Indonesia to invest heavily in petrochemical industry

Dec. 19, 2012

Indonesia is planning to boost its petrochemical industry and start exporting by 2016 thanks to two upstream petrochemical centers that will be constructed over the next couple of years.

Indonesia is planning to boost its petrochemical industry and start exporting by 2016 thanks to two upstream petrochemical centers that will be constructed over the next couple of years, according to the Jakarta Post.

So far the country has mainly imported petrochemical products but the government is set to change this with the new industrial centers. They are planned to be located in Muara Enim, South Sumatra and Bintuni Bay, West Papua, the Industry Ministry's director general for manufacturing-based industry Panggah Susanto announced. The first center will focus on production of methanol and ammonia by processing natural gas and coal, whereas the second one will use natural gas to make methanol, polypropylene, polyethylene and ammonia, he explained. Each refinery is likely to cost between $4 billion and $5 billion, according to the Jakarta Post, and the government is determined to find investors by providing various incentives, including tax allowances and tax holidays.

However, plans for boosting Indonesia's petrochemical industry do not end there. The government also intends to support the development of oil refineries that could supply raw material for the upstream petrochemical centers in Cilegon, Banten; Tuban, East Java; and Bontang, East Kalimantan. The centre in Cilegon is currently using imported naphtha for its production, whereas the one in Tuban relies on imports of condensate.

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According to Panggah, the country needs at least three refineries, each one being capable of processing 300,000 barrels of oil per day. Products such as fuel, naphtha and propylene might be used by olefin plants currently functioning and the condensate would go to existing aromatic plants, thus contributing to the development of Indonesia's petrochemical industry, he added.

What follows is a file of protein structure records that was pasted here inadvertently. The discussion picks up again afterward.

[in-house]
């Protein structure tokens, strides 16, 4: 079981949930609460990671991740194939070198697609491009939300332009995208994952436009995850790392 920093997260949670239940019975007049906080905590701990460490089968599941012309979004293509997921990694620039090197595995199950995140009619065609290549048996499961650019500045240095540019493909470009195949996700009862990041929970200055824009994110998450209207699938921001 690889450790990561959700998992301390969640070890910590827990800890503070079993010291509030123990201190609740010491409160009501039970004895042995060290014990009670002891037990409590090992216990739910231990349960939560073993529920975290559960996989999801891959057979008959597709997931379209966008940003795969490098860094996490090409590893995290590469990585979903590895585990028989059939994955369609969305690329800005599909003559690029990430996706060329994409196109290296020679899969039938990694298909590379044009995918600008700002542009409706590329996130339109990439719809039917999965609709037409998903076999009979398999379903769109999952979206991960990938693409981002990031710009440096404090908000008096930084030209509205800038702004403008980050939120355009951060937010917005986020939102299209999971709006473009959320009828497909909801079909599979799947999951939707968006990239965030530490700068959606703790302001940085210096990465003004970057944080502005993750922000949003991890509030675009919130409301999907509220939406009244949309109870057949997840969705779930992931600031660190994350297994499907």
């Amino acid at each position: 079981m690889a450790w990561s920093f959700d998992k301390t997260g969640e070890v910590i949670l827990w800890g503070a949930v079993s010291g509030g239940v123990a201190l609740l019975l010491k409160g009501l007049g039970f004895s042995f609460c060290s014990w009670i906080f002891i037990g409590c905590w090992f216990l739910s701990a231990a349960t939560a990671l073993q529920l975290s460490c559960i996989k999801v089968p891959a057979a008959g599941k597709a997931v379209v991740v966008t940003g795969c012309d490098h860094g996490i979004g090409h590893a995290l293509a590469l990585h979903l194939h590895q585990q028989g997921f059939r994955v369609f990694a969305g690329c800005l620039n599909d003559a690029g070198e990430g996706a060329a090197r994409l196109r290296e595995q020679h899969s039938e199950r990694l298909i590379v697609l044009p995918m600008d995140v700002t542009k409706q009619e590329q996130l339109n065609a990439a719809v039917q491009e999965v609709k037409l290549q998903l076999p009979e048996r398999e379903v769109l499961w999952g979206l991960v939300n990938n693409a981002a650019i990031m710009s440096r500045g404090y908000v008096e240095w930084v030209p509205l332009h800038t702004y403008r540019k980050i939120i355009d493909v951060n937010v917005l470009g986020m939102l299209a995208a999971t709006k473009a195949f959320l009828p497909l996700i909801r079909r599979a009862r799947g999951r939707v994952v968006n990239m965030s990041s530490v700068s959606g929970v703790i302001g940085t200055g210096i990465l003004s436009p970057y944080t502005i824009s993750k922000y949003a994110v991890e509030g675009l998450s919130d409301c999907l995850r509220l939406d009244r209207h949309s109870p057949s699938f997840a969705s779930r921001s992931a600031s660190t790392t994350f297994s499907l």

Fuel and naphtha are key for the petrochemical industry because they are used as raw materials to produce propylene, which is in turn a key material for a wide range of plastic-based household products. Naphtha and fuel are also used to make condensate, which can be processed to produce synthetic fibers.

Indonesia's efforts to increase its international role as a petrochemical products manufacturer will be backed by the launch of naphtha crackers, which would take up another $1 billion in investments, to produce one million tons of ethylene to make polyethylene, propylene and polypropylene. New aromatic plants will also have to be built to produce chemicals like benzene and toluene, which are the main ingredients in manufacturing paraxylene for the textile industry, Panggah said.

Even though the country's petrochemical industry has already been operating for nearly 30 years, it was hit by an upstream production slowdown in the last decade, which made the midstream and downstream industry rely heavily on imported raw materials. In 2011, the total value of imported petrochemicals came in at $6 billion. Projections for this year predict a rise of about 10 percent to $6.5 billion as Indonesia is seeing increasing demand for plastics and textiles, the Industry Ministry said. State-owned oil and gas company PT Pertamina has already announced it is willing to invest some $5 billion in construction of a naphtha cracker with a foreign partner.

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